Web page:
The Bahamas has officially relaunched its process for accession to the World Trade Organization (WTO) at the Third Meeting of the Working Party in Geneva, Switzerland last week.
Minister of Financial Services, Trade & Industry and Immigration Brent Symonette led The Bahamas’ delegation and gave the country’s commitment to the process of WTO accession, but advised: “While the government of The Bahamas is fully committed to concluding its accession to the WTO, we are equally committed to ensuring that the terms of accession fully consider The Bahamas’ vulnerabilities, sensitivities and economic development needs. Ultimately, WTO accession must be, and must be seen to be, beneficial to The Bahamas’ short, medium and long-term economic prospects.”
During the WTO meeting, member states reviewed and discussed The Bahamas’ trade regime and its trade offerings as outlined in documents submitted by the delegation.
According to the release, the Working Party will reconvene to continue negotiations in January of 2019.
At the meeting, Symonette explained to the WTO group that The Bahamas’ accession has taken so long because of numerous changes in the country’s political administrations and the severity of the global economic downturn in 2007/2008.
“It pulled the Bahamian economy, as it did most economies, into a deep recession and required undivided focus in response to the resulting economic crisis,” he said.
“As the economy emerged slowly out of that recession, the government redoubled its focus on strengthening the country’s medium and long-term economic growth and development prospects through a number of policy, legislative and institutional reforms.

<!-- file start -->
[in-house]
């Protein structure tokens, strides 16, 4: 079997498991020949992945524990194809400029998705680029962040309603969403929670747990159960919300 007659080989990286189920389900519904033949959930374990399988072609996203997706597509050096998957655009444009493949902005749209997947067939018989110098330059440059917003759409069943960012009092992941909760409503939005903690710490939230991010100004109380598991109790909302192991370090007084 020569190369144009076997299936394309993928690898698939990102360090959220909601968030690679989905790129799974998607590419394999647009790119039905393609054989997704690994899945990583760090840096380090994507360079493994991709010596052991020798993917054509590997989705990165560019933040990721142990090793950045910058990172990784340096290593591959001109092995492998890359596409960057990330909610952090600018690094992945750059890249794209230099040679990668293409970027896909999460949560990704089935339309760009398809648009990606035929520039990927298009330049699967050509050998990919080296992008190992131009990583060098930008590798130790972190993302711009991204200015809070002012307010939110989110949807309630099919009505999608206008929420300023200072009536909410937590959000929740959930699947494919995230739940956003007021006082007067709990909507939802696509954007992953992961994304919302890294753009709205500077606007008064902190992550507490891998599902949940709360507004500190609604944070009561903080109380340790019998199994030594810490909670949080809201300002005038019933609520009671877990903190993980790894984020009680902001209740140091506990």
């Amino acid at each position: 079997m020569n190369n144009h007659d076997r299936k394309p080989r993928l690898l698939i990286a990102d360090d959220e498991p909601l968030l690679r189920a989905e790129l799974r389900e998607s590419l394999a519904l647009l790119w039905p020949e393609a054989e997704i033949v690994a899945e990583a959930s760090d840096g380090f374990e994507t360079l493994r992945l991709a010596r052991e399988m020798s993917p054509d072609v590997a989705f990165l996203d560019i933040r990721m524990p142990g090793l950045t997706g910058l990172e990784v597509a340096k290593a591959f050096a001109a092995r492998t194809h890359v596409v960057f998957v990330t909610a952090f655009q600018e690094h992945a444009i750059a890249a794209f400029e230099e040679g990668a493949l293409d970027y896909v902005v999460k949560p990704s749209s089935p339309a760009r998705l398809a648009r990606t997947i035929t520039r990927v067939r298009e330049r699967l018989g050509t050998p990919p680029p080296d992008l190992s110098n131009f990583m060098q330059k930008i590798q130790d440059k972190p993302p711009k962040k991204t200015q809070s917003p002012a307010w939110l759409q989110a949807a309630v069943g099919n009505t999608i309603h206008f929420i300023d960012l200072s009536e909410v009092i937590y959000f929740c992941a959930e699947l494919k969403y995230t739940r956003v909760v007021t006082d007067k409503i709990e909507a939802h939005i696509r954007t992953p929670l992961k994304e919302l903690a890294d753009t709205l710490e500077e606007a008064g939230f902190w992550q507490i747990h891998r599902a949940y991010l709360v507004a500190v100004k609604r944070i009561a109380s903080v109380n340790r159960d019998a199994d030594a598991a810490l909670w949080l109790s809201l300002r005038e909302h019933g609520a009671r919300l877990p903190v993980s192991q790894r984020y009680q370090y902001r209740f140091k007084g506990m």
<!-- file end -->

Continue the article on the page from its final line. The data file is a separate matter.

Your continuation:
“The reforms aimed broadly to improve the ease of doing business with a view to attracting new domestic and international investments, accelerating economic growth, expanding trade and broadening economic opportunities and prosperity for the Bahamian people.”
According to Symonette, the government has launched a study aimed at exploring tax reforms “that will further reduce this reliance on trade distorting measures toward more progressive, and trade supporting ones”.
“In addition to these strategic tax reforms, numerous legislative initiatives have been or are being undertaken to improve market access; protect intellectual property rights; promote competition; enhance consumer protection by the creation of a standards bureau and a modern sanitary and phytosanitary (SPS) regime; and improve transparency in the administration of the investment process,” Symonette said.
“These and other reforms are components of our national development strategy. The government considers WTO membership an integral part of that strategy.”
Education: Florida International University, BS in Journalism
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